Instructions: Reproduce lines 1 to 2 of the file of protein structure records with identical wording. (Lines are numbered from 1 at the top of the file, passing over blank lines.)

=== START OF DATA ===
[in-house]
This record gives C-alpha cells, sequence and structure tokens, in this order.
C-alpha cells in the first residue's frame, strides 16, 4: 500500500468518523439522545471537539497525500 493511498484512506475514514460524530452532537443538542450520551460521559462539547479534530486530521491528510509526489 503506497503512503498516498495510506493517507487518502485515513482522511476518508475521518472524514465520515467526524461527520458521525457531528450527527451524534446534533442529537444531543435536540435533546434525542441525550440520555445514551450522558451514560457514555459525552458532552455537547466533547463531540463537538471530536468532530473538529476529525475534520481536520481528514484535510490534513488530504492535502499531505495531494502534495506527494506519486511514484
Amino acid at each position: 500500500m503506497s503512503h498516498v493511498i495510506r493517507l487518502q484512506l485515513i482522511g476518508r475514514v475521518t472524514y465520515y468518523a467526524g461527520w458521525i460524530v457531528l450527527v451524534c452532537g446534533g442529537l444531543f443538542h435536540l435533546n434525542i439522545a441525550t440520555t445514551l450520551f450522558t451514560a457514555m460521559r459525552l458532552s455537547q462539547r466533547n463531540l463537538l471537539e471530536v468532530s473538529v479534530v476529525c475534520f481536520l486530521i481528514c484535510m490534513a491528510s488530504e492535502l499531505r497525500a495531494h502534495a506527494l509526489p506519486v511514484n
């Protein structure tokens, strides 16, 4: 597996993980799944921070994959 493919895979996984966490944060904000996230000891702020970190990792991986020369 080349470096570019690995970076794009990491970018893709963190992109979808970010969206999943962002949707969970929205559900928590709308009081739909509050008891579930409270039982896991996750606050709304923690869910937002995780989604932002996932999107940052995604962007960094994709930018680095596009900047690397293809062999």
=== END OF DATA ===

[in-house]
This record gives C-alpha cells, sequence and structure tokens, in this order.